I haven't played much with Butcher. I've heard the stories. I bought the T-shirt; the guy can be a powerhouse and quite the epitome of the glass-cannon in plate. So, I thought it obvious to try out the big, bad baldie, also because he comes with Iron Flesh and that's an earlier opportunity to bring in the WG Deathstar (because crushing dreams is fun).

I had my first real games this week, as I wasn't needed that much at hospital, and what an amazing experience it was! To return to such an active and friendly environment as the Warmahorde community in my city was thrilling. Our local store, Dragonslair, offers gaming nights every Monday, which these days should basically be renamed “Warmahorde Night” due to the sheer number of players showing up. 

In my experience, the geek-community is quite the divergent assembly of minor groups, some of which differ more than others in their openness to newcomers. Luckily, most of the Warmahorde players in our community have been very talkative, friendly and understanding of someone like me returning to the fold after prolonged hiatus. I had the pleasure of watching and talking to a good handful of people that night, before setting out for my games.

Khador vs. Skorne – 25 pts. Battlebox, no caster swap, Killing Field.

I didn't get to take any pictures of either of my battles; sorry about that. You'll have to settle for a short story.

I really like Skorne; they'd likely be my first pick of faction had it not been for those ridiculous elephants. (Yes! They bloody are!) - I went up against Xerxis, Bassilisk Drake, Bassilisk Krea, Cannoneer and a unit of Gatormen Posse. With Butcher against Xerxis, I imagined there would be some solid beating. I fielded pButcher, the Kodiak, the Decimator and a WG-Deathstar along with a unit of Widomakers. 

The game went rather solid for me during the first couple of turns. The objective markers I wanted to keep remained, and I closed in on a solid position, feated and moved the psychotic Mr. Clean in to mop up. I managed to decimate almost all the gators and tie up the cannoneer with the Kodiak. I thought I'd secured Mr. Clean by then, but on the following turn, Xerxis' counter feat and unexpected pushback, made the way for the cannoneer, who rushed down and ate poor Butcher.

Ah, damn. Losing to a rule I'd forgotten about is the story of my Warmachine life.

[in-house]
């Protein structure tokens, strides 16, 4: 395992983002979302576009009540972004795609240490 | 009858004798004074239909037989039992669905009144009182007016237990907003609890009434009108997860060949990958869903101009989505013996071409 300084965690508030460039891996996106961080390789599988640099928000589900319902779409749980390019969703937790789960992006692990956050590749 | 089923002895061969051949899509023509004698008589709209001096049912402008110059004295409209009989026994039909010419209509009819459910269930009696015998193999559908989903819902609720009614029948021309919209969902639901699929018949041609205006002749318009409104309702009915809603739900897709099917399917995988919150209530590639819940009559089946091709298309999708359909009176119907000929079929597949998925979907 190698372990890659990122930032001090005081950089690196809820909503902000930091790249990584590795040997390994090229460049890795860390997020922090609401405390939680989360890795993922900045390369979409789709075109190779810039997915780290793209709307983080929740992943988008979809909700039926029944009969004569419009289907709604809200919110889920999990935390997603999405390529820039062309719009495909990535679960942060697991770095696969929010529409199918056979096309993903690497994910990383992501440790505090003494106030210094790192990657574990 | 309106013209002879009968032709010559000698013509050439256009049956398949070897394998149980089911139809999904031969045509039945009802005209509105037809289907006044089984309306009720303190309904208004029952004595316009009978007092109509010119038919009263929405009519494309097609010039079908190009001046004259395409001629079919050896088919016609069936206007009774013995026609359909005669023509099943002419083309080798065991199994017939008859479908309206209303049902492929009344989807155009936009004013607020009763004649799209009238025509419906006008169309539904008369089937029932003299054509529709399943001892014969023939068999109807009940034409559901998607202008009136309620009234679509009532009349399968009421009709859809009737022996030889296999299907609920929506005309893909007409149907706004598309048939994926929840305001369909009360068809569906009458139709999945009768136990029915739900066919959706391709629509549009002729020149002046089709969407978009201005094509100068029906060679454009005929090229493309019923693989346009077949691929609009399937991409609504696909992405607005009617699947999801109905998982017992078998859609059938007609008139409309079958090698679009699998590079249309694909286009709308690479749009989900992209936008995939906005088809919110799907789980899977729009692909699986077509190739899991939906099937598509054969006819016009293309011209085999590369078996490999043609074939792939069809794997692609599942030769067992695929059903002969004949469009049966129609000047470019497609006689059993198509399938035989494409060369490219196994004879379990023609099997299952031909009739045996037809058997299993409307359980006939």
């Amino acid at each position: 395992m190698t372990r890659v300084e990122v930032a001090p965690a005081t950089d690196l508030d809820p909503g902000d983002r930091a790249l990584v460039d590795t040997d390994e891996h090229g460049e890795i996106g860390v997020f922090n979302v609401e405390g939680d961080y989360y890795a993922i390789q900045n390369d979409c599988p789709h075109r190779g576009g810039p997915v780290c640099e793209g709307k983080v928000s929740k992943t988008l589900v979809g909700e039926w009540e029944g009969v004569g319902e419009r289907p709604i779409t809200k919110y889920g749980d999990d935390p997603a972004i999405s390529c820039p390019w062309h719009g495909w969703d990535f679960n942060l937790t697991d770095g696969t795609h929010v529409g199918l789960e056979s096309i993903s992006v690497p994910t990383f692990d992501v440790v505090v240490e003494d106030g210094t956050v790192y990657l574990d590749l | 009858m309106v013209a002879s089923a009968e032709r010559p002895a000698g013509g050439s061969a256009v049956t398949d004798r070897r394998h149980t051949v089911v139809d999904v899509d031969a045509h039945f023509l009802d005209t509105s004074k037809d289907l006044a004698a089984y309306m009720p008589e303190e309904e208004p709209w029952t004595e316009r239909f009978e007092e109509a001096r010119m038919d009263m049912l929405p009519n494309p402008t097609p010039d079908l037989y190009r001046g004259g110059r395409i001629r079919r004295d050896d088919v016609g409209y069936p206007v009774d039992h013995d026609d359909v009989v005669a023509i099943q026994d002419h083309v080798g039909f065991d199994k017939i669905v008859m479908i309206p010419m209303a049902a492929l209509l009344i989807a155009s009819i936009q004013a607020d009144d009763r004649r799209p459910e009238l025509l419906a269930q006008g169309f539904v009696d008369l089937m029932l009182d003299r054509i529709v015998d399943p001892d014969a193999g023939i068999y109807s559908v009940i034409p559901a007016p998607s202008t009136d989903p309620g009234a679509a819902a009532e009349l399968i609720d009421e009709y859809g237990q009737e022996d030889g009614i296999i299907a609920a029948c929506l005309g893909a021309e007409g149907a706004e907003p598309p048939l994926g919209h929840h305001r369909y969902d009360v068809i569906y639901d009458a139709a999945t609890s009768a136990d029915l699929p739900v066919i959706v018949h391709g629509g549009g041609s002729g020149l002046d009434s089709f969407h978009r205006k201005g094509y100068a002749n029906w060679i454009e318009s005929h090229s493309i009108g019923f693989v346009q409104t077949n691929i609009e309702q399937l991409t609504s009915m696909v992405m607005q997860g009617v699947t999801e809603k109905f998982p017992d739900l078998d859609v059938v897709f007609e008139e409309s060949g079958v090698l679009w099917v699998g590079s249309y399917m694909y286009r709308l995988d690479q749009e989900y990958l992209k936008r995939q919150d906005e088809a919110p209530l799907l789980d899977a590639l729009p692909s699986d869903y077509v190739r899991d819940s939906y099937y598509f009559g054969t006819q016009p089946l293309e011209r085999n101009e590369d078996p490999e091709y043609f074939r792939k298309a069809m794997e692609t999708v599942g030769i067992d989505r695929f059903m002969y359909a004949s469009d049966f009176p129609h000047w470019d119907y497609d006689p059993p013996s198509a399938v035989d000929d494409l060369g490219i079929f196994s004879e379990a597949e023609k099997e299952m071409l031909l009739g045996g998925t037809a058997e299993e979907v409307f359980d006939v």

Lessons learned: Don't waste Butcher on killing gators, Xerxis is a c*nt, Mr. Clean is not as durable as his miniature leads you to believe.

I admit; playing Butcher has an appeal.

Khador vs. Cygnar – 25 pts. Battlebox, no caster swap, Killing Field.

Going up against the archenemy is always a load of fun; especially when said player is a former Khadorian who deserted to the boys in blue.
I fielded the same army, against Coleman Stryker, the Ironclad, the Lancer, the Charger, the Arcane Gunmages and Black 13. This was much more familiar terrain for me; I've been playing against Cygnar a lot back in the day.

I went first and decided to keep up the aggressive tactics, hoping for the best. In general, being aggressive has won me way more games than being defensive in Warmachine. Something like; being aggressive is fighting the way, being defensive is enduring it. Something like that; fuck me, it sounds good.

Out on the left flank, my widowmakers had a shootout versus the Black 13, who had a pet-buff from Stryker and placed themselves on a hill. The total DEF score was simply too high to even try, so I decided to leave them there and rendezvous, seeing as the objective marker disappeared from that part anyway. The B13 managed to AOE and crap five of my Winterguards, who apparently hadn't been paying enough attention to Joe's patriotic speeches and therefore failed their tough rolls.

The remaining Winterguards shot the arcane gun mages to shreds and the kodiak and decimator went into melee with the Ironclad and Charger respectively. Added up by the Butcher, who had feated that turn, I struck luck and had a streak of not rolling less than two sixes on all rolls for nearly the rest of the round. The gunmages, the iron clad and the lancer were obliterated in one turn, meaning my opponent decided to throw everything he had a butcher. Most hope came from the Charger, that sadly suffered from some really poor rolls and bare scratched the red giant.
Enter Mr. Stryker, who gunned and nuked with spells, but Butcher was still standing with 10 health at the end of turn, which spelled an end for Cygnar, seeing how Stryker was now in charge range.

(Luck or skill? Fuck it, it felt good!)

So the remaining part of the night was spent socializing, finding new opponents for next week. Most people were heavily engaged in games by this time, and I decided it had been a great night. I treated myself to some objective markers and took some pictures of other people enjoying their games. Enjoy!

It was a great night; one that reminded me truly how much I'd missed the Warmachine community and games, so there is definitely room for more challenges! Read up next week, as I'll go up against Menoth and Legion of Everblight!

Saturday, November 1, 2014

Hoard of the Dragon Queen Chapter 2 - It's only a model...